UCLA

Bruins aim to continue streak against Trojans in regular-season finale

UCLA plays host to USC on Wednesday in the regular-season finale for both teams

Near the end of Saturday's news conference, USC basketball captain Julian Jacobs turned his thoughts to Wednesday's game against UCLA and realized something.

"I haven't beaten UCLA since I've been here," Jacobs said, turning to teammate Nikola Jovanovic. "Nik, obviously the same."

He paused. "I don't think anybody has," he said. "It means something, you know?"

Jacobs wasn't exactly right — three players were on the active roster in 2013, when USC last beat the Bruins, though only Chass Byran got in the game — but he underscored a point.

The Trojans, who haven't been very competitive against any Pac-12 team recently, have been especially dreadful against UCLA.

The Bruins have won four straight against the Trojans by a combined 77 points. The last time they hosted USC, last January, they won 107-73, the most points given up by the Trojans since 2000.

Even though each program has seen better days, this final regular-season game has higher stakes than the rivalry has had in some time.

UCLA is a double-digit favorite, but if USC can pull the upset, it could put a nail in the Bruins' NCAA tournament coffin. For UCLA, the win would come with a bonus, too.

"We have a chance to make them finish alone, last in the conference," senior guard Norman Powell said, trying, and failing, to stifle a grin.

"I'm just excited," he explained.

Three weeks ago, sophomore point guard Bryce Alford called the final seven games of the season "playoff games" for UCLA. The Bruins' postseason hopes remain just as muddled now as they were then.

Over that span, UCLA has won four, all at home, and lost two, both on the road. In the Pac-12, the play of Tony Parker has been a bellwether. In those UCLA wins, he has averaged 14.8 points and eight rebounds a game. In the losses, he fouled out with two points and one rebound.

Against USC, Parker only played 21 minutes but scored 14 points and grabbed seven rebounds.

Jovanovic said USC is a different team now. It has momentum, Jacobs said.

By Tuesday, a few tents dotted the south side of Pauley Pavilion, even though UCLA's student attendance has been spotty this season. This game, it seems, is still worth showing up for.

Norman's night

Powell is so old, Parker joked, that it's difficult to plan a celebration for him after senior night because Powell has an early bedtime.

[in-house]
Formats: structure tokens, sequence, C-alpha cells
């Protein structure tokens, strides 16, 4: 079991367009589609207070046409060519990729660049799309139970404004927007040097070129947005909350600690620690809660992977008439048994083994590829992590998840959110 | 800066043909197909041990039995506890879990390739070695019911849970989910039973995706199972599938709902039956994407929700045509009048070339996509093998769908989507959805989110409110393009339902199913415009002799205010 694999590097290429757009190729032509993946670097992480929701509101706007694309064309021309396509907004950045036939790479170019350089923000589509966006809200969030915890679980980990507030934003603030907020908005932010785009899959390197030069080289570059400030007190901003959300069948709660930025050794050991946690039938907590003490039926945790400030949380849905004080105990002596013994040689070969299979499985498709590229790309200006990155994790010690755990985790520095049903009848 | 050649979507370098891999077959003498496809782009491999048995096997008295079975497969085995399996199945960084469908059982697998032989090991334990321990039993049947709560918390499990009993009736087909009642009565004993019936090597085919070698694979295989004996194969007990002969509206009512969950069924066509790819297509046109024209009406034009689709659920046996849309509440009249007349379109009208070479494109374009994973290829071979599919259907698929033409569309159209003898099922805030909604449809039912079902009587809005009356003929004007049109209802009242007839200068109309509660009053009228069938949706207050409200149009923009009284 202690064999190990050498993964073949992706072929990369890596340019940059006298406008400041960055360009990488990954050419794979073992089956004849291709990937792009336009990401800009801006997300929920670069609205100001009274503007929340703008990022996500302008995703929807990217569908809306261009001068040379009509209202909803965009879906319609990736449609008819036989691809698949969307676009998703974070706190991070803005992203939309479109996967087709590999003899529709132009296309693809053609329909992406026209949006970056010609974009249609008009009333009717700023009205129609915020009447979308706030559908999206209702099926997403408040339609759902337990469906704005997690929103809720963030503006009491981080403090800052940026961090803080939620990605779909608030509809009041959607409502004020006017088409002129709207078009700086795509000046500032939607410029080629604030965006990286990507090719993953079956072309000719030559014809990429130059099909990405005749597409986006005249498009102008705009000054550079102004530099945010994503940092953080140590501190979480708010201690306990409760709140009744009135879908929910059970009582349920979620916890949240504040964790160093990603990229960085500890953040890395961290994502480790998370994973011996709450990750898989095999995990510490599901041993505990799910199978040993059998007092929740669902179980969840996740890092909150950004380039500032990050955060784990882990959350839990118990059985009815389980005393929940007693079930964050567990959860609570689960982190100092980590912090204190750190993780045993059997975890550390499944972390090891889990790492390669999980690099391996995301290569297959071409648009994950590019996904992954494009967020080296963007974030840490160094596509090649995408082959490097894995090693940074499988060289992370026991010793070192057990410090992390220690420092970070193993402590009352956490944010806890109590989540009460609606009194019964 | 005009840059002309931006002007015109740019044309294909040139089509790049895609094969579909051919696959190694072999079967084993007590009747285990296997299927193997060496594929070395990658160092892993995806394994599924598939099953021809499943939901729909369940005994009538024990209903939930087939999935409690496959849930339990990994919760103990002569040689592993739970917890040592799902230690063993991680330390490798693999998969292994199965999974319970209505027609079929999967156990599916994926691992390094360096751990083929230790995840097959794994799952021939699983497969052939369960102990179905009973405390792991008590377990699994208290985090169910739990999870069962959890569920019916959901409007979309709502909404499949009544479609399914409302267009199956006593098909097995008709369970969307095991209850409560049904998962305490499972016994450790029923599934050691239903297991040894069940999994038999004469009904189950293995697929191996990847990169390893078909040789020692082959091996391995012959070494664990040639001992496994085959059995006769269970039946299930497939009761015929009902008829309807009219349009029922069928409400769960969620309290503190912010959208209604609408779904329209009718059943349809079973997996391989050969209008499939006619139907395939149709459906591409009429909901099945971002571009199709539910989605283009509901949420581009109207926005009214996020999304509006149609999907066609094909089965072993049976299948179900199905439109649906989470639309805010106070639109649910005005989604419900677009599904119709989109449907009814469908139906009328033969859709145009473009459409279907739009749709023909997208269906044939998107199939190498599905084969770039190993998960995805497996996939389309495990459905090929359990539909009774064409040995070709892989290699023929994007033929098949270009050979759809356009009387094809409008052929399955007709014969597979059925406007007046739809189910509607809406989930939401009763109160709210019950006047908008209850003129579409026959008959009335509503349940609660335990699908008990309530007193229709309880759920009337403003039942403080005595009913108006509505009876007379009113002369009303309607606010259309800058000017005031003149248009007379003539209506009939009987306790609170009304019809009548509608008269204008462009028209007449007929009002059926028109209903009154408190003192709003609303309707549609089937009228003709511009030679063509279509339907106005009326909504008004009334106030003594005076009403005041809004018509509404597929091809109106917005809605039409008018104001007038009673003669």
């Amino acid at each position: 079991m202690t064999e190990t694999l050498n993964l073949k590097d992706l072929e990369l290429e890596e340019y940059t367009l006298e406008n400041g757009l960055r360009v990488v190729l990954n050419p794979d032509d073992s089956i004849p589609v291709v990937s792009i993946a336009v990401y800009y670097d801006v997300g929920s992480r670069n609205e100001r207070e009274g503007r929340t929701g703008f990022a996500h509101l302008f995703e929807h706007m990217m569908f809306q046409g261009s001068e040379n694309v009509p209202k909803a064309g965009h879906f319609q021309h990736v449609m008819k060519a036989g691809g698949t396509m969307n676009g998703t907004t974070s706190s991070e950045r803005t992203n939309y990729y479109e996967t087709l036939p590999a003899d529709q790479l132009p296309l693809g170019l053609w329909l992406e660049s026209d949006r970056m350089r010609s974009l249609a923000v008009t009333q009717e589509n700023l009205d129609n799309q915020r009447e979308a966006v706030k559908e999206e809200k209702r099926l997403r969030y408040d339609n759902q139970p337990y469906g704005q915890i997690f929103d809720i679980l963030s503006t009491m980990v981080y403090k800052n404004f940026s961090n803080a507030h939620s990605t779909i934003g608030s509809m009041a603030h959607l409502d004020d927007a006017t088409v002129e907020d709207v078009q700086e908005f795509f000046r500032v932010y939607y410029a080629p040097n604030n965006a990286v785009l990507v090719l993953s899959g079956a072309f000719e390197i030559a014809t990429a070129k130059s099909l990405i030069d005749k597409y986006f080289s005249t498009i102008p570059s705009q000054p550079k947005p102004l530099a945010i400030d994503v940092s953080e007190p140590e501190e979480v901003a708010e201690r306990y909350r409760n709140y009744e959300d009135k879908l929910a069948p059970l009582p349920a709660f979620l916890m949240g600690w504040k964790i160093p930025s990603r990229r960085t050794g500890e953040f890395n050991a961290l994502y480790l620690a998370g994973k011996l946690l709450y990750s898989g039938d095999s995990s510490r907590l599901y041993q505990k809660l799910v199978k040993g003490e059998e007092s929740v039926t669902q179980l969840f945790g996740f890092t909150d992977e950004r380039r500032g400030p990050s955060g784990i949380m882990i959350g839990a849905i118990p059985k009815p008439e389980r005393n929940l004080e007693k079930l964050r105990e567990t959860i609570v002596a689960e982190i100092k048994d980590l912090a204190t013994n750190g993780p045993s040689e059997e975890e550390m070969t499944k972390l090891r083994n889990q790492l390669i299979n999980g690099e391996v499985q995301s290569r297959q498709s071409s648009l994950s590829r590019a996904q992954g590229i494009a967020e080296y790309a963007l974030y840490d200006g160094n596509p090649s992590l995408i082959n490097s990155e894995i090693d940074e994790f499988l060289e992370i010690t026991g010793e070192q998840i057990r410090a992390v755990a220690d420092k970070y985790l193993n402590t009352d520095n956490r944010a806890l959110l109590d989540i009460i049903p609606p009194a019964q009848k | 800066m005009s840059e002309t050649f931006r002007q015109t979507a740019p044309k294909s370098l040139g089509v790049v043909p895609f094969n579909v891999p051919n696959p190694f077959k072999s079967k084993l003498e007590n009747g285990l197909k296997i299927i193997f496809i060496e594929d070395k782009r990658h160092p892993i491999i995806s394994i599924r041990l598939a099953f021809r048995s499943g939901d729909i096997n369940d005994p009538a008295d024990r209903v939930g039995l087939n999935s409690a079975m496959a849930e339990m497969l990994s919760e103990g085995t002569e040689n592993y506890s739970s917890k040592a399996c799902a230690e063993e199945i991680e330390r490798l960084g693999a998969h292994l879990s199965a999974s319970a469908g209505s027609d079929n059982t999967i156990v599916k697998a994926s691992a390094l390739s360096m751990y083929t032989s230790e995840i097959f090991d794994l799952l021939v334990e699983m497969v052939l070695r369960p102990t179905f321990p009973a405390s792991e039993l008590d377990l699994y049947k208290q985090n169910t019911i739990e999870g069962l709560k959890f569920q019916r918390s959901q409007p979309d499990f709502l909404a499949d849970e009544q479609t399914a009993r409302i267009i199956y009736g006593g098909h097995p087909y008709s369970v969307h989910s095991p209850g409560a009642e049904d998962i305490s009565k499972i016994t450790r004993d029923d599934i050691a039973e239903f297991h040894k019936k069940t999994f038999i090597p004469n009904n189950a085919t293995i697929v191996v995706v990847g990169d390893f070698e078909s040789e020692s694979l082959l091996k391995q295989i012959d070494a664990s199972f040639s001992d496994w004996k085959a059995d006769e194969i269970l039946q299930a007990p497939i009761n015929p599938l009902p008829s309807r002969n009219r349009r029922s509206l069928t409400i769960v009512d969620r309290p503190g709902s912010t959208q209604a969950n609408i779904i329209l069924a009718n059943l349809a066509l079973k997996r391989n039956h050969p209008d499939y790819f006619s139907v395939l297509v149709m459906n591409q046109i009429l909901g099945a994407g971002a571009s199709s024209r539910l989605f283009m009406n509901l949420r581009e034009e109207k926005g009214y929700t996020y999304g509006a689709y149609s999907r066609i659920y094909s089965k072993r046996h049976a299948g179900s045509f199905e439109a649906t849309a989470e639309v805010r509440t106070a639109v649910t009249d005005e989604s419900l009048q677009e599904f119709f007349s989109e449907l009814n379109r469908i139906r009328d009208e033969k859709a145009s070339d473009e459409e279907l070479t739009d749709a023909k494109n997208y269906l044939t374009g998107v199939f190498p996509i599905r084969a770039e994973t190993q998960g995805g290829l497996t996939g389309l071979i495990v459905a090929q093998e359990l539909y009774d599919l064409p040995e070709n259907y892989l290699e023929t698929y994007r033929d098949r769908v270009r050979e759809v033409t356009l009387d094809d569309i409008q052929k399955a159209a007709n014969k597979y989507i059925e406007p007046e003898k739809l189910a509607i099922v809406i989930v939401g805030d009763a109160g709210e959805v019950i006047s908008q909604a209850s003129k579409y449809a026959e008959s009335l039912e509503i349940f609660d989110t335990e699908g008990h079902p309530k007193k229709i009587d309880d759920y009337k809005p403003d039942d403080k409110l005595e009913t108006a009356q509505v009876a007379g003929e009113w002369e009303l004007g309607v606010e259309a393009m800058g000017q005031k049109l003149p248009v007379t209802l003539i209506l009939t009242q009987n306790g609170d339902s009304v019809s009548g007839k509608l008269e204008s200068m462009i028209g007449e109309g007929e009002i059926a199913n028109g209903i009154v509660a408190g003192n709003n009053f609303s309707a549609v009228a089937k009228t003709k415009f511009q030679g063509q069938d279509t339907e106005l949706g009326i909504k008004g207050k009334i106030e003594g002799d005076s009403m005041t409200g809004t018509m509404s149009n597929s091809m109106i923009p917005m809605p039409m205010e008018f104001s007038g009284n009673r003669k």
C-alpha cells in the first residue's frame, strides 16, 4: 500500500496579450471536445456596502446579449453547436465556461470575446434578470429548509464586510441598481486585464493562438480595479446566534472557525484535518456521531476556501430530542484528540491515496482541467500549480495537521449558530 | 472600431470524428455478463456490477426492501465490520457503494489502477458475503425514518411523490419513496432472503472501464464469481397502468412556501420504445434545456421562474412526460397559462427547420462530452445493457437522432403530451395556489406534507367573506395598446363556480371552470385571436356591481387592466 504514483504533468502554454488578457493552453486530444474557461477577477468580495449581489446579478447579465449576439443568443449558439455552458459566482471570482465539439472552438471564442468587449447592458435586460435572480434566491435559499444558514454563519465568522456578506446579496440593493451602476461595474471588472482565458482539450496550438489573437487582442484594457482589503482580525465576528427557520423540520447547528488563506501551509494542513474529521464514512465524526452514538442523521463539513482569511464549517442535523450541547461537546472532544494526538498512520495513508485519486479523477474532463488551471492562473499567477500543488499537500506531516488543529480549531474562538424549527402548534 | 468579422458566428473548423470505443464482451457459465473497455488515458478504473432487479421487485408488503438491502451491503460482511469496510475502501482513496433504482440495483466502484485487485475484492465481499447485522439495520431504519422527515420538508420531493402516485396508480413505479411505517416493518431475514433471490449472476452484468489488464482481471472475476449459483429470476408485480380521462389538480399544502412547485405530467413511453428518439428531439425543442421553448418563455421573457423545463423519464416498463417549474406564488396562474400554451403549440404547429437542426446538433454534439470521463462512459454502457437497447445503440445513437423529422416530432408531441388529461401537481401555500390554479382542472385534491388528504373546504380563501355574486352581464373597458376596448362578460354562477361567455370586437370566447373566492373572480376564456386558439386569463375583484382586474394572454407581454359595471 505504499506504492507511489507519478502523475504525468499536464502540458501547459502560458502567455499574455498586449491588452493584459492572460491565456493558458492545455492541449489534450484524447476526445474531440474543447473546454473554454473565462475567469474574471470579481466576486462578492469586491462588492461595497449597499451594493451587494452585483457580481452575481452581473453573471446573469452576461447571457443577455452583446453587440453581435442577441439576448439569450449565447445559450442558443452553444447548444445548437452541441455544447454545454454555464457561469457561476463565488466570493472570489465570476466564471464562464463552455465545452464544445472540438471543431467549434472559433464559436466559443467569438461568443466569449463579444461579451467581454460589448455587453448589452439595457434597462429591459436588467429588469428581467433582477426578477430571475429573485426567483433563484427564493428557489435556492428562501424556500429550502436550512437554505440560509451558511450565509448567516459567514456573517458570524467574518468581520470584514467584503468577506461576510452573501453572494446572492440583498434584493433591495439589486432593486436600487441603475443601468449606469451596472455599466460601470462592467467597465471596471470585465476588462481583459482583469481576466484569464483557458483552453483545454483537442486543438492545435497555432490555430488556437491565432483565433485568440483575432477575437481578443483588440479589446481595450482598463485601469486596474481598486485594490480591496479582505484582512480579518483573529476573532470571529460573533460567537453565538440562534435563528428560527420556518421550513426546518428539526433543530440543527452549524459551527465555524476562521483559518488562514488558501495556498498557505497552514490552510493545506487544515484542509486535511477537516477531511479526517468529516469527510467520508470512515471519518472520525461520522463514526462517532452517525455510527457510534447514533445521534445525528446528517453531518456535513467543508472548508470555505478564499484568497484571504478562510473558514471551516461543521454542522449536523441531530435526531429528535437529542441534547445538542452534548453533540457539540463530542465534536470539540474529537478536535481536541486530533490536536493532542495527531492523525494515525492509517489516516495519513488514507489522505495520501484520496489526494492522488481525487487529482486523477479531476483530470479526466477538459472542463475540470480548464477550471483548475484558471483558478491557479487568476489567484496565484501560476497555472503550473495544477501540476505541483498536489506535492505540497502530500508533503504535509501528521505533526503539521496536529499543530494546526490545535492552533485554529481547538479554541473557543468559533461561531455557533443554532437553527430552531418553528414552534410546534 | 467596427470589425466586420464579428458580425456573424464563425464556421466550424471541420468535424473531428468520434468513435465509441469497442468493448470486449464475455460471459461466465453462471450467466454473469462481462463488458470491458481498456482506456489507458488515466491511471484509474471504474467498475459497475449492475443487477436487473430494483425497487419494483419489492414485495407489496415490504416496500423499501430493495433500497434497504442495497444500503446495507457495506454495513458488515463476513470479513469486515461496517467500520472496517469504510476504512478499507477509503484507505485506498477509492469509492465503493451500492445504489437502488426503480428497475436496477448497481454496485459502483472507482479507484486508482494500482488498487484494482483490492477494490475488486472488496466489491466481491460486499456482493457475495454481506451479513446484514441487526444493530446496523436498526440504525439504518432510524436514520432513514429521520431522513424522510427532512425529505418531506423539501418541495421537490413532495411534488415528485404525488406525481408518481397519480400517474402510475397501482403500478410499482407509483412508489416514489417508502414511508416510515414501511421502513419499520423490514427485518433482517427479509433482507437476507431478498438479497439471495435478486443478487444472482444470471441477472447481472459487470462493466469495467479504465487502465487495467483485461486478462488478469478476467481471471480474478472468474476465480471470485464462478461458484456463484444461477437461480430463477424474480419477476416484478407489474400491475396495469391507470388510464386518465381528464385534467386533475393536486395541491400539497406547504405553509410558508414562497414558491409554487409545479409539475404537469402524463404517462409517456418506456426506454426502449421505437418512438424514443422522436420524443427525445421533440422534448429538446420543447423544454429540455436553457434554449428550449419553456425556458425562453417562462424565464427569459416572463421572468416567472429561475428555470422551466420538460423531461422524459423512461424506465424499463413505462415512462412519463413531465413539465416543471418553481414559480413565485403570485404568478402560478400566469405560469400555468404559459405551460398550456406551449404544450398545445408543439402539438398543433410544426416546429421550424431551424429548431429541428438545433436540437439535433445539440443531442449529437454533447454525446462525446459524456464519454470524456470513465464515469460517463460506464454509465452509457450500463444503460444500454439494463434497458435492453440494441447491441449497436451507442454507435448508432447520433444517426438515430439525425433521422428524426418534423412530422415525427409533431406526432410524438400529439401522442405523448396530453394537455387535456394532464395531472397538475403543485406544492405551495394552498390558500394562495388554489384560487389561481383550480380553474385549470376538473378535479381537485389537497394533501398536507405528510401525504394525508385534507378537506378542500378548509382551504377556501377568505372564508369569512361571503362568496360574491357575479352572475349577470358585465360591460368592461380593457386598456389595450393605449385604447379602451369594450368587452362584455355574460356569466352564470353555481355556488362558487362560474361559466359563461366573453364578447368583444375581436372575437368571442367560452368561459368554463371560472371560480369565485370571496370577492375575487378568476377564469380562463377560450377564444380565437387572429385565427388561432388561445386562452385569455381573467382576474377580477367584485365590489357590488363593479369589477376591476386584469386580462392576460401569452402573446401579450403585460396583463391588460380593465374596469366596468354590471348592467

Powell, the only UCLA senior who gets regular playing time, will be joined by Kory Alford, David Brown and Nick Kazemi in the pregame senior-night ceremony.

"We'll probably do something the next morning for him, like a brunch or a breakfast," Parker said. "He likes oatmeal."

Trojans injuries

USC forwards Darion Clark and Strahinja Gavrilovic are still questionable for the game.

Gavrilovic injured his shoulder and Clark hurt his knee against Washington, though USC Coach Andy Enfield indicated Clark would likely be ready for UCLA.

USC at UCLA Wednesday

When: 6.

Where: Pauley Pavilion.

On the air: TV: ESPN 2; Radio: 570, 690.

Records: USC 11-18, 3-14 in the Pac-12 Conference; UCLA 18-12, 10-7.

Update: The rivalry has been rather lopsided in the last four meetings. The Bruins have won the four by a combined 77 points, including a 107-73 victory last season. USC hadn't given up that many points since 2000. Earlier this season, UCLA won by 17 at the Galen Center. This game has more significance for UCLA, which is still fighting for an NCAA tournament bid. With a win, or a Stanford loss in its next two games, UCLA would clinch fourth place in the Pac-12 and a bye in the conference tournament. The No. 5 team will play the last-place team, likely the Trojans, in the first round. USC has already clinched at least a tie with Washington for last place. Another loss, or a Huskies win, would guarantee last for USC.

zach.helfand@latimes.com

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